The cave walls are engraved from top to bottom with strange expressionless figures (Credit: Daniel Stables)
The antiquarian William Stukeley, who visited Royston a couple of months after the cave’s rediscovery in 1742 and wrote an early study as to its purpose, noted that such crosses were common at major junctions, and served two purposes in an age of high religiosity and low literacy: “To put people in mind of saying their prayers; and of directing them in the road they wanted to go.” Holy people would, he wrote, build “cells and grottos in rocks and caverns, and by highway sides”, directing travellers and praying for them. A prominent carving in the cave depicting Saint Christopher, patron saint of travellers, lends credence to the theory that the cave served as this kind of hermitage.
However, the theory that has ensnared the public imagination more than any other is that Royston Cave was an underground hiding place for the Knights Templar, that enigmatic order of warrior monks who achieved vast wealth and influence across Europe before being violently suppressed in 1307.
The Templars founded the nearby town of Baldock in the 1140s and are documented to have traded weekly at Royston’s butter market between 1149 and 1254. Local historian Sylvia Beamon believes the cave was a pre-existing structure that was used by the Templars to store perishable food, for their many daily prayers and to stay overnight on market days, after they had several documented disputes with the Prior of Royston and so were no longer welcome in Royston Priory.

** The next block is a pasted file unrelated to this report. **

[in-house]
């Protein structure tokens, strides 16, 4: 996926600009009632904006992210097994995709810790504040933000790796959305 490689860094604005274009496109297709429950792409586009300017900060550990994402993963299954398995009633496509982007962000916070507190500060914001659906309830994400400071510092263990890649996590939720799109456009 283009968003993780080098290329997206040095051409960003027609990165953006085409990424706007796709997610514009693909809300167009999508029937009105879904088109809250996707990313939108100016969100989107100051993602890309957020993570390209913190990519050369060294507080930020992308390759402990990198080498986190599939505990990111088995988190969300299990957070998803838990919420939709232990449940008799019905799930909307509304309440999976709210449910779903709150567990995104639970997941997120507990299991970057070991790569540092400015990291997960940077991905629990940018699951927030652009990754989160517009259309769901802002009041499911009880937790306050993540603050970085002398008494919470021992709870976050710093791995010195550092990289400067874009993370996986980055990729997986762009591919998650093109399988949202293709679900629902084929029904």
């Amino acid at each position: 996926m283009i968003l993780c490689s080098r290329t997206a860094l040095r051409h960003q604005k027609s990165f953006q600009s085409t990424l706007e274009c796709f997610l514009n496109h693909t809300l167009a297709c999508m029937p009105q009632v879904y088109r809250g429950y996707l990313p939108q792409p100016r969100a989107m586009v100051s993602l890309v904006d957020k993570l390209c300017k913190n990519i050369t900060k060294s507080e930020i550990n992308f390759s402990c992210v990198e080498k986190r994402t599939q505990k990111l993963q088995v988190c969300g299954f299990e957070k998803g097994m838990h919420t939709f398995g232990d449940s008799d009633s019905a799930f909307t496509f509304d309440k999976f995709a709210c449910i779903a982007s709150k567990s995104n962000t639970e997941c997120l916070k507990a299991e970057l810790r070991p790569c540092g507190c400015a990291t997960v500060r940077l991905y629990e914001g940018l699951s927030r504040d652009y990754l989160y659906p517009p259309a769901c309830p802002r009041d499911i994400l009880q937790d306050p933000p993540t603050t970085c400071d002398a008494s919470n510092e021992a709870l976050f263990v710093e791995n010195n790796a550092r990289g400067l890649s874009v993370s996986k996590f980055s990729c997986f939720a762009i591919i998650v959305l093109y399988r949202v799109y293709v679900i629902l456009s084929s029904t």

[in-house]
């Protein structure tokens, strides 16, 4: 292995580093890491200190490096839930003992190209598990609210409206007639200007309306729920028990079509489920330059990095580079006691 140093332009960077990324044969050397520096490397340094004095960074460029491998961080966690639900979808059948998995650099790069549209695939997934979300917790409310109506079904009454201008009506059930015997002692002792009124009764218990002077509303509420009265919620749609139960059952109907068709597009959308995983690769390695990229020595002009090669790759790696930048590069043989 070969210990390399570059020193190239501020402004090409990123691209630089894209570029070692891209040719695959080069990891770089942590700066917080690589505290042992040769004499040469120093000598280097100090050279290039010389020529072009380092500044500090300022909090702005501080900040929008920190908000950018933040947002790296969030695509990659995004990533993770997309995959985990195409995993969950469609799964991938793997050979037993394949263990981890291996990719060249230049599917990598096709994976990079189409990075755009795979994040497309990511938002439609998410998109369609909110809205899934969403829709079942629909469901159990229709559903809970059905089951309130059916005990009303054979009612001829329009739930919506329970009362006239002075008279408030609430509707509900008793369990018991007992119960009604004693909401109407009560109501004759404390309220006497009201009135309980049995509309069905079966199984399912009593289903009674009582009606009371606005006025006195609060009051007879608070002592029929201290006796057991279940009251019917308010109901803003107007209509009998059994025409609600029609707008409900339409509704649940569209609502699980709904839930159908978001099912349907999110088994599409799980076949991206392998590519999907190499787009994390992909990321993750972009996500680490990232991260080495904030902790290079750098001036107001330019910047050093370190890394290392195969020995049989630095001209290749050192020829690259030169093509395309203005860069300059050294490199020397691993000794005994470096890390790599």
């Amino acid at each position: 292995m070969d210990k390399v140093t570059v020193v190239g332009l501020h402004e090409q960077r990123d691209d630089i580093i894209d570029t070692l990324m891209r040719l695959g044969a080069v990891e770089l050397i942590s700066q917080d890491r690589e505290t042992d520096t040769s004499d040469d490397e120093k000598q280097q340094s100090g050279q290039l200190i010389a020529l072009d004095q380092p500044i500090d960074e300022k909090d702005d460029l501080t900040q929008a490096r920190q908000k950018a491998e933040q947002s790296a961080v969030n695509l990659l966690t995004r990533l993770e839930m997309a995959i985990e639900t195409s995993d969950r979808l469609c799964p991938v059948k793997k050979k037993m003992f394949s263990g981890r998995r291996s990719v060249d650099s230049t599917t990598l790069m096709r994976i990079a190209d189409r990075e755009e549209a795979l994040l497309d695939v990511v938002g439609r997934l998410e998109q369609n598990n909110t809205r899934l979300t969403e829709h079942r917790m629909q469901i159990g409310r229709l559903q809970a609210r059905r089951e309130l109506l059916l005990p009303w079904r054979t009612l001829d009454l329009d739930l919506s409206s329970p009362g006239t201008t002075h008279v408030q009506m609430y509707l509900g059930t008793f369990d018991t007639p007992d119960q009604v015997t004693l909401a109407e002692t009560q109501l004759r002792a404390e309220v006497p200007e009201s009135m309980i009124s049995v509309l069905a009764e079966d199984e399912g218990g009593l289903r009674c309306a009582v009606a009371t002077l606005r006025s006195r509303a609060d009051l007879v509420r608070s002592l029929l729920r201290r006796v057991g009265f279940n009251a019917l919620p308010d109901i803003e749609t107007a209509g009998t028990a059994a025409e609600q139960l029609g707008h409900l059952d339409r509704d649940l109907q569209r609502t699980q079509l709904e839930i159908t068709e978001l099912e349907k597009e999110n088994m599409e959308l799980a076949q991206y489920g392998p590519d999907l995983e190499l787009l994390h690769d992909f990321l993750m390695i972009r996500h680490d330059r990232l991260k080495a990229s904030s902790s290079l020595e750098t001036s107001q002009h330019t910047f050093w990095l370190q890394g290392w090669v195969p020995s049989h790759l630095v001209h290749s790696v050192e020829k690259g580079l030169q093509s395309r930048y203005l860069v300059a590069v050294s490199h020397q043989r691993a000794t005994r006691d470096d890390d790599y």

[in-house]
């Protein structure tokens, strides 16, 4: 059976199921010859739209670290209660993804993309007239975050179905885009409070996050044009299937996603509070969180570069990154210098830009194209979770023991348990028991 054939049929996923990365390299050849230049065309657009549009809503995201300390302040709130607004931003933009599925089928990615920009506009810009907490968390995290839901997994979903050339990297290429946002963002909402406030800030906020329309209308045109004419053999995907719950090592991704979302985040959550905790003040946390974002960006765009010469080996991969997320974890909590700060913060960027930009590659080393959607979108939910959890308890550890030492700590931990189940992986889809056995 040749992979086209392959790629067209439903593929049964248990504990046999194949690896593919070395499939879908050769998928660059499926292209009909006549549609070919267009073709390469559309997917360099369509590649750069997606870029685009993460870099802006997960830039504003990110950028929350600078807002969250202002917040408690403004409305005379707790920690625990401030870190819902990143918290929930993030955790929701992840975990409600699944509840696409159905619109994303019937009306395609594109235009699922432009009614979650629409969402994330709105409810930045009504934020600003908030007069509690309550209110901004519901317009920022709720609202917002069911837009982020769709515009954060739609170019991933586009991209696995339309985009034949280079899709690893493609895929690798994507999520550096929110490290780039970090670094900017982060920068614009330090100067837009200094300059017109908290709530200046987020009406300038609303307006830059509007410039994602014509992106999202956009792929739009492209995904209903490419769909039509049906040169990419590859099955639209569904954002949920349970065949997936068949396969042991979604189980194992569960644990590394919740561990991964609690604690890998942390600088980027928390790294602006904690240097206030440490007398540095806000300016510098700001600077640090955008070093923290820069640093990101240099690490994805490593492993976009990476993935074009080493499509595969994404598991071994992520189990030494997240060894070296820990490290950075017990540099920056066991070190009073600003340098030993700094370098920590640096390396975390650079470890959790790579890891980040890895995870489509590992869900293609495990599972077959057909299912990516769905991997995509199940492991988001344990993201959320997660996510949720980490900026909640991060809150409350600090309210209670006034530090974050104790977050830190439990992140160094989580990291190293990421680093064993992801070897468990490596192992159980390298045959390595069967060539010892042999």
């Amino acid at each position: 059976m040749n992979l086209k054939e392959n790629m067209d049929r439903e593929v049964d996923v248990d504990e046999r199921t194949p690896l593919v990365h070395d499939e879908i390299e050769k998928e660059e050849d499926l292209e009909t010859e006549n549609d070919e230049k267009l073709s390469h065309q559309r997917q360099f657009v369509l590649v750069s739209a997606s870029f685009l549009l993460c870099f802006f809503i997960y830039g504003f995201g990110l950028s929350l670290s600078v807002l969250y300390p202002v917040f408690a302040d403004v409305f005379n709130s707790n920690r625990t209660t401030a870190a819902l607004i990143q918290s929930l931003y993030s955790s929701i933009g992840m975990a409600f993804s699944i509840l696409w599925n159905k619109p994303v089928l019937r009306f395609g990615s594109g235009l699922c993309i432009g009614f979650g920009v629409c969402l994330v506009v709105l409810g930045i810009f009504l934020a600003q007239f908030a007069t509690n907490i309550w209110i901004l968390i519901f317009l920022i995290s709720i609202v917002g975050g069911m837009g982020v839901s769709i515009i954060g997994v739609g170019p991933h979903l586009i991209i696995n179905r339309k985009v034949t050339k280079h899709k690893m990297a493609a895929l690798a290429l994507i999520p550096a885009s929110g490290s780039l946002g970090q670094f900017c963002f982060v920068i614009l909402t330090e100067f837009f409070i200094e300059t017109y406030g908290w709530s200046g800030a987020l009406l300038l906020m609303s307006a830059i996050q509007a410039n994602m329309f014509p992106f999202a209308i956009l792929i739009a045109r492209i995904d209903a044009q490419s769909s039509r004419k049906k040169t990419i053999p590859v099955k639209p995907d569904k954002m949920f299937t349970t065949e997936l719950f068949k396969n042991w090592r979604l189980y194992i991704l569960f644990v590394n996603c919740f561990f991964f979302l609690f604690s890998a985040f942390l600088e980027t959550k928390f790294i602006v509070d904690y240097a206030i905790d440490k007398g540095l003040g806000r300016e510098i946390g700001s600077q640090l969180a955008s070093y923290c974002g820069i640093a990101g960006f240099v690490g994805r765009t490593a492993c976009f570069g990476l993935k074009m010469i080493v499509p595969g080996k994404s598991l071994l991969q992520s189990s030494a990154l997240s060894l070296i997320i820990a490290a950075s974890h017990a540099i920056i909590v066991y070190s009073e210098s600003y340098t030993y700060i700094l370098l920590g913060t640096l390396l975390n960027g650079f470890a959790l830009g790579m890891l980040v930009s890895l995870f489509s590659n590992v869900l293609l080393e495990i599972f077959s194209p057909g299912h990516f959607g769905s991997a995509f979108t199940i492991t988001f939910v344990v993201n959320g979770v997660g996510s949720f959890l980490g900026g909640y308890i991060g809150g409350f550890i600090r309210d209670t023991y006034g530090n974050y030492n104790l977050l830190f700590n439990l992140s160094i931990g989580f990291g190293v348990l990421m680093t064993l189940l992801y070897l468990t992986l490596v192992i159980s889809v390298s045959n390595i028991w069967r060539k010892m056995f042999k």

“A Templar chapel probably became more of a necessity than anything else,” she wrote in her 1992 book, Royston Cave: Used by Saints or Sinners?, “giving a haven overnight for the Templar marketeers, and… a warehouse for market goods.” She interprets the circular design of the cave as a reference to the Church of the Holy Sepulchre in Jerusalem, and suggested that the carvings bear hallmarks of Templar art, such as their depiction of heart symbols and the biblical King David.
The provenance of the carvings, however, is impossible to prove. While it’s thought the cave would once have been brightly painted, very little pigment remains, and that which does is too contaminated to be carbon dated. There is no other organic material in the cave that can be dated – the human remains, discovered in an age before modern conservation practices, have long been lost. The most reliable way to date the carvings is by a stylistic examination, which was carried out in 2012 by the Royal Armouries Museum in Leeds.
The cave lies directly beneath the intersection of two highly significant ancient roads
The analysis found that the short male costumes and the headdresses and hairstyles of the women both point to a time between 1360-90, and the Saint Christopher carving was dated to the same era. The report concluded that it was unlikely that any of the carvings were executed before about 1350 – a century after the Templars were active in Royston, and decades after their widespread suppression. What’s more, the carvings feature Christian iconography, lacking the symbolism typically associated with the Templars – depictions of the Holy Sepulchre and Al Aqsa Mosque in Jerusalem, for example, or of two knights riding one horse.